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Giuliani tackles illegal immigration

Giuliani: Worst Foreign Policy Since Carter
Guest host Rudy Giuliani took the Hannity airwaves on Monday and kicked off the show discussing the Obama administration's foreign policy...or lack thereof. "Some people don't really understand what the definition of a Democracy really is," said Rudy. "We think a Democracy is where somebody gets elected. That's only about 25 percent of what constitutes a Democracy. I'll remind you that Hitler was elected, Ahmadinejad was elected. I can give you hundreds of examples of people who were elected in countries that are not a Democracy. A Democracy is not just elections, it's checks and balances of power, a legal system, a protection of rights, freedom of religion - all things that Morsi (recently overthrown president of Egypt) was undercutting since he was elected," Rudy explained. "What the protesters in Egypt did was to prevent a further erosion of Democracy, although nobody knows how this is going to turn out. Maybe there is a chance they can create a government that is not only a Democracy in name but in reality. The unfortunate part of this is that it seems America had very little to do with this. We have a president who watches things rather than guiding things. I'm not even sure if he watches things. Our foreign policy under this administration is feckless - in almost every respect. This is as bad as I can remember our foreign policy being since the Carter administration. But at least under the Carter administration there were some positives. Here it seems to me that our president's policy of following rather than leading has America now in a situation where we seem to be guessing most of the time - and for the most part, guessing wrong," Rudy concluded. Click here to listen to Rudy's entire opening monologue about Obama's foreign policy.

Rudy Discusses Zimmerman Trial
Despite the notoriety of being the former Mayor of New York City, Rudy Giuliani has actually spent most of his life as a prosecutor and has made hundreds, if not thousands, of prosecutorial decisions in his career. "I have a hard time understanding how [the Zimmerman] case was brought as I watched the prosecution put in its case. I've never seen a prosecution put in a case that had so much more in it for the defense than it had for the prosecution. If I understand correctly, the original decision was not to prosecute. But because of mounting political pressure that drove the prosecutorial decision. It seems to me that the key to this case is that the state has to disprove the self defense, defense. The state must prove beyond a reasonable doubt that Zimmerman was not acting in self defense. The key here in my mind was who was screaming for help? Because the person who was screaming for help was reasonably in fear of severe bodily damage or death. There can't be any question that the person screaming at that time was Mr. Zimmerman. The person doing the screaming is the person in fear for their life," Rudy concluded.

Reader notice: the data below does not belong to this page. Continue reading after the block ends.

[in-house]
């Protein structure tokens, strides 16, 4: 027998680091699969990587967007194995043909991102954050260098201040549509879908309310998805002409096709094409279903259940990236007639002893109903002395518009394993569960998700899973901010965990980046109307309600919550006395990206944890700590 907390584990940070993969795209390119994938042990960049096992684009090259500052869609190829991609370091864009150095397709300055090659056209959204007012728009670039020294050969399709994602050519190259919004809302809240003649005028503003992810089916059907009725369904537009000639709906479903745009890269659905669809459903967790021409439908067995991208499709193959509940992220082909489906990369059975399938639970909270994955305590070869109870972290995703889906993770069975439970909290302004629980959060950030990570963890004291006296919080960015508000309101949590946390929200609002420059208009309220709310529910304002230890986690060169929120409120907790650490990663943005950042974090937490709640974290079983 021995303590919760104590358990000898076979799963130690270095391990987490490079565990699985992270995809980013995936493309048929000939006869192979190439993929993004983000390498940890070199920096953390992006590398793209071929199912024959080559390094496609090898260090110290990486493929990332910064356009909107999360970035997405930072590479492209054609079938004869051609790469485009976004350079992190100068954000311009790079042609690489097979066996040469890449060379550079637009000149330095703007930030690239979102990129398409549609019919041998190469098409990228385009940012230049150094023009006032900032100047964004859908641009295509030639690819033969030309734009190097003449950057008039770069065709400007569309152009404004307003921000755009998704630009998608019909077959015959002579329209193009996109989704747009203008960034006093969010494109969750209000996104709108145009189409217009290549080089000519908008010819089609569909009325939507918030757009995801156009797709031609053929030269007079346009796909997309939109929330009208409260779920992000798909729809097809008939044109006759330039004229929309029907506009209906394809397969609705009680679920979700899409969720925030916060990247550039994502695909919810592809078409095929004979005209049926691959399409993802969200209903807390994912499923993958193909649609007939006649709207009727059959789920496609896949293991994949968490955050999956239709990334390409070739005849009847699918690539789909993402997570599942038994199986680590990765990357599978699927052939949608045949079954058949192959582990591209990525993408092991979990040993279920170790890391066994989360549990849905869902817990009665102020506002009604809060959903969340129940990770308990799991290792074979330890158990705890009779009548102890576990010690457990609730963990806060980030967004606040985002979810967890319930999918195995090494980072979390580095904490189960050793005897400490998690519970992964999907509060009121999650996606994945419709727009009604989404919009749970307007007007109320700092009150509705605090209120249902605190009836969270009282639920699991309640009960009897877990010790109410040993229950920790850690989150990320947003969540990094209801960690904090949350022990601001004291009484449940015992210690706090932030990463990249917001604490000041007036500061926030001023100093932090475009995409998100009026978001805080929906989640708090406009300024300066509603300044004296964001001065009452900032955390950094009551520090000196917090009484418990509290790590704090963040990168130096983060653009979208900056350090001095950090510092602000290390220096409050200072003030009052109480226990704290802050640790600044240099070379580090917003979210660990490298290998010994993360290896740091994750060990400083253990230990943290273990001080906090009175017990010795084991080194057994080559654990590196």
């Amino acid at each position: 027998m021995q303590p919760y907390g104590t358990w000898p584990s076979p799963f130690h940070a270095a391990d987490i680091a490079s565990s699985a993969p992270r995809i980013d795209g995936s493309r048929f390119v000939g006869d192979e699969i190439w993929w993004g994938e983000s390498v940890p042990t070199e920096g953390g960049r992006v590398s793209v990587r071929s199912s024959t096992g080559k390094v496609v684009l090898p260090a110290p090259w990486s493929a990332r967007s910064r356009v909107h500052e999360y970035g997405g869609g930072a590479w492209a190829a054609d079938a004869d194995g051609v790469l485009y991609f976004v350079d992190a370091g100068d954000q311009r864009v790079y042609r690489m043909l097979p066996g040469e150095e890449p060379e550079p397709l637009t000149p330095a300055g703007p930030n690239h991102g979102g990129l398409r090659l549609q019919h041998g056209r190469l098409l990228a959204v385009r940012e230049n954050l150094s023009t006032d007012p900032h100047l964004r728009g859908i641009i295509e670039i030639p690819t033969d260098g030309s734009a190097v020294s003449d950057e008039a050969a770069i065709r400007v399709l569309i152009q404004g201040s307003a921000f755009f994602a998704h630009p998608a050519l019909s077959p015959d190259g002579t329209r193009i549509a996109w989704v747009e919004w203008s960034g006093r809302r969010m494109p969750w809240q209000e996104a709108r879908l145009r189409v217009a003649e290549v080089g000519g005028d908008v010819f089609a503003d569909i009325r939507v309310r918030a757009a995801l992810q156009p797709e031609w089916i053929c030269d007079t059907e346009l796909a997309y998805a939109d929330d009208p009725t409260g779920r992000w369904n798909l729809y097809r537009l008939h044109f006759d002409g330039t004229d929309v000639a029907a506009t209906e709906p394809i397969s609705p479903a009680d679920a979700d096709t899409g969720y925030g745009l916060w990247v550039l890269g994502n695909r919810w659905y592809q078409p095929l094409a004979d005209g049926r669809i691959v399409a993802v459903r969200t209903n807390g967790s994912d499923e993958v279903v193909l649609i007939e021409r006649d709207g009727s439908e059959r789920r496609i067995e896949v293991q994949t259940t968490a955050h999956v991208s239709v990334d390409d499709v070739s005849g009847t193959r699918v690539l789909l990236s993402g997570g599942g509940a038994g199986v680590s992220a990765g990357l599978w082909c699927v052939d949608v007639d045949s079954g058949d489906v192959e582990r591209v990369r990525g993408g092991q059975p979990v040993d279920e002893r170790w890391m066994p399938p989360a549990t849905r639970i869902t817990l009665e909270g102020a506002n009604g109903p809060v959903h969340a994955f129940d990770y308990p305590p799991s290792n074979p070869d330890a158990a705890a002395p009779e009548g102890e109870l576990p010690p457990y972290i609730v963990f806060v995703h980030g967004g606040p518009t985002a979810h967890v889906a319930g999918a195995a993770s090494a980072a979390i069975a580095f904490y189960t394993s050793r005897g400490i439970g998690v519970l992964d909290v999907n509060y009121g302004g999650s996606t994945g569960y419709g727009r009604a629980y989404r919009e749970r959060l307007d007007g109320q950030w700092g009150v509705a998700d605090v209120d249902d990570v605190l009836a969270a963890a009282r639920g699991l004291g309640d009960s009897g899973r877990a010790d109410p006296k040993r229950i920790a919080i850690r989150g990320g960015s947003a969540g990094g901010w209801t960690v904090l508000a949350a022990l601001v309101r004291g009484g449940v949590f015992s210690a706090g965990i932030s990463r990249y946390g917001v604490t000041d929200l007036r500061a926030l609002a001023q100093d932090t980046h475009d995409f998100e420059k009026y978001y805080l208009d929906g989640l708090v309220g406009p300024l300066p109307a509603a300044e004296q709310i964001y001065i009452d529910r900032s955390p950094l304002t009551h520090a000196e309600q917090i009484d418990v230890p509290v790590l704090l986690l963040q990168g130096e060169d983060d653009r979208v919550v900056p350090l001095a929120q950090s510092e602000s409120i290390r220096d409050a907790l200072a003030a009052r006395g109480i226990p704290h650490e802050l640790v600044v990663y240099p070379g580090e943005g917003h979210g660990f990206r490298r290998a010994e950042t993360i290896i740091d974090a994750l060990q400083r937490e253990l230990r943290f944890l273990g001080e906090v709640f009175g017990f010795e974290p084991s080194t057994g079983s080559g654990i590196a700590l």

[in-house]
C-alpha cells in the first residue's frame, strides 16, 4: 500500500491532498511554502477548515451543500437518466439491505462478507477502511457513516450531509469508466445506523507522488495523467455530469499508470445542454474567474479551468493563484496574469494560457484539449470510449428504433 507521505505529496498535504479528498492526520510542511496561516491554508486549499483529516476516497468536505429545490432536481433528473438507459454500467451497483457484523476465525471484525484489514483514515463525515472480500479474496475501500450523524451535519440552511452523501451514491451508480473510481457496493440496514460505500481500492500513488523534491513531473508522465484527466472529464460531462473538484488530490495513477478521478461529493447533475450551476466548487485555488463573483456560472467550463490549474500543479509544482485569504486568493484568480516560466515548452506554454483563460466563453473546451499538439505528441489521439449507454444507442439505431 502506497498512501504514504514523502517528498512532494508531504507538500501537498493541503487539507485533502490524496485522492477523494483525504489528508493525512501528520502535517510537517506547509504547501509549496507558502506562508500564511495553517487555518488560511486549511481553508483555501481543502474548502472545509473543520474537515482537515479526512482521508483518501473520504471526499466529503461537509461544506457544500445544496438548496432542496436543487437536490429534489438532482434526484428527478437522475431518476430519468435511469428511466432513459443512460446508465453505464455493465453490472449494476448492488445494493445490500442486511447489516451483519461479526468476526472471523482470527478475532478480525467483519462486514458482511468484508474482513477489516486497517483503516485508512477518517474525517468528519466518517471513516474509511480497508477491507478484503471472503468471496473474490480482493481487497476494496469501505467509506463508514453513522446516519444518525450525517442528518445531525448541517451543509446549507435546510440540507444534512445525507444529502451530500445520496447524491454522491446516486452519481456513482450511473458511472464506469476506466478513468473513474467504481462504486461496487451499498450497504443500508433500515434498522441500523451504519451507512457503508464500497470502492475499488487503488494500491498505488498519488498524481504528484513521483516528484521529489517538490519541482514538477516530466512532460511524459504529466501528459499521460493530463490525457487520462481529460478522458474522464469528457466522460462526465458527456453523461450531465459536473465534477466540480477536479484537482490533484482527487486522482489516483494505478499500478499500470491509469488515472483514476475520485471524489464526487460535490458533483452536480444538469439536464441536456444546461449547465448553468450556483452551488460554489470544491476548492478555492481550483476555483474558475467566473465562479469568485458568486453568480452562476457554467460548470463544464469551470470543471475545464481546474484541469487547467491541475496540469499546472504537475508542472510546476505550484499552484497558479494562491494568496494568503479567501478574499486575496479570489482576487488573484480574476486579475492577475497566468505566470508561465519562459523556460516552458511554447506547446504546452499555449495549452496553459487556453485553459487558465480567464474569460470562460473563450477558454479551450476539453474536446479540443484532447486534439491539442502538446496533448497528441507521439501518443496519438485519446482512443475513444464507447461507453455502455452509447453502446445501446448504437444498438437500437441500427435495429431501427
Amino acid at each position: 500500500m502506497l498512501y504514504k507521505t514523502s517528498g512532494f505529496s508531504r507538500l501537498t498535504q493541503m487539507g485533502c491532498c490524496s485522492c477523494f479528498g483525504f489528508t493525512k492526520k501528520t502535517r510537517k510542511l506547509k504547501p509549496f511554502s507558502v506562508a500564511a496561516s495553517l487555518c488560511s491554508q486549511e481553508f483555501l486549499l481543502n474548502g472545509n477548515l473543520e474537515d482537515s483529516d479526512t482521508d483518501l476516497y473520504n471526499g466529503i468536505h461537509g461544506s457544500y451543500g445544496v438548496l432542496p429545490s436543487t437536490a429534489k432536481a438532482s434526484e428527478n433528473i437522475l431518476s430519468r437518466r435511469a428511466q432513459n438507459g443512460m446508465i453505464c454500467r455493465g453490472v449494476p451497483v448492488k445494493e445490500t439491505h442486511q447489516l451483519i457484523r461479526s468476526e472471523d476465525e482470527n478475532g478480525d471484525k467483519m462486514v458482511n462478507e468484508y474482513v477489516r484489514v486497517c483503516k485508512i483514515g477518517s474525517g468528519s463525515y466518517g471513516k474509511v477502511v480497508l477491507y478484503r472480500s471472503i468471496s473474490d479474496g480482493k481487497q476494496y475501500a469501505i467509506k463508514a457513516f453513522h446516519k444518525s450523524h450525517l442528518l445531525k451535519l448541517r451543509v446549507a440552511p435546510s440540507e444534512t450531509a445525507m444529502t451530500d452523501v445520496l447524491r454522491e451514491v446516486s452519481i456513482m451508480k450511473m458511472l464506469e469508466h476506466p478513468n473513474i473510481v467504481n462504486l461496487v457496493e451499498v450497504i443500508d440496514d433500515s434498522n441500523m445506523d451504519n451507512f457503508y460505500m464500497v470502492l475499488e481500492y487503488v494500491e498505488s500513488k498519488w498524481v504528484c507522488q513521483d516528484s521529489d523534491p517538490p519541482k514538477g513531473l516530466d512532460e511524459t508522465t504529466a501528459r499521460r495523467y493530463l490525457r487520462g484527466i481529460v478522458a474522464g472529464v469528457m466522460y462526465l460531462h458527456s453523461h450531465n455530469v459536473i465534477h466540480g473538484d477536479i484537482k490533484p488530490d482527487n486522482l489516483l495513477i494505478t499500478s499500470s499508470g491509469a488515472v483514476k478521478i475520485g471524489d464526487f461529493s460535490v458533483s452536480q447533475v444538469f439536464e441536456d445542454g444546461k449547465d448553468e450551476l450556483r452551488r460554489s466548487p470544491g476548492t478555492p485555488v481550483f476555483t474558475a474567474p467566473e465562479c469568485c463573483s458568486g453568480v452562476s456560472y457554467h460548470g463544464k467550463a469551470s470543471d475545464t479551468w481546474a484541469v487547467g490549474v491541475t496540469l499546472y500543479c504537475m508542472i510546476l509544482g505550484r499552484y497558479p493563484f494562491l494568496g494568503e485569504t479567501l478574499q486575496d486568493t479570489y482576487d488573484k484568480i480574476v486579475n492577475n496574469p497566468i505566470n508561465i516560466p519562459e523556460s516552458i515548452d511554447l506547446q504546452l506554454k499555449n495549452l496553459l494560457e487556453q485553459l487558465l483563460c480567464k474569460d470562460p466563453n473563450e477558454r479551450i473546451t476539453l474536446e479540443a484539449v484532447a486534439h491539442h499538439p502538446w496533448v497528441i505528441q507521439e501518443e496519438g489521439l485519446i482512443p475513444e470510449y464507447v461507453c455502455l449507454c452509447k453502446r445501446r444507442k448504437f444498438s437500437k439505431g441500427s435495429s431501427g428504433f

Dennis Michael Lynch talks 'They Come to America II'
On a special edition of "Hannity: The Cost of Amnesty," Sean was joined by filmmaker, Dennis Michael Lynch. Lynch spoke about his most recent documentary about illegal immigration called, "They Come to America II." "I find us as a country in a place of time when the President of the United States and members of Congress care more about the well-being of illegal aliens than they do with the American citizens," Lynch explained to Sean. "I've traveled this country by car. Four times making these films. I have seen every school that's closed, I've seen every person on unemployment line, and I've talked to a countless Americans. Not one person has ever said to me, "I can't stand those Latinos." What they say is, "I don't like the special treatment that illegals are getting. What about me? I'm the American citizen. What about me being first? The American spirit is broken, it's broken. And I could tell you, when that Senate bill passed, more viewers than you realized felt defeated. They see America falling off the cliff. And if this bill as it's written, passes the House, forget it. You're going to see this country go into a place that you and I cannot even begin to fathom. To watch Sean's interview with filmmaker Dennis Michael Lynch, please click here.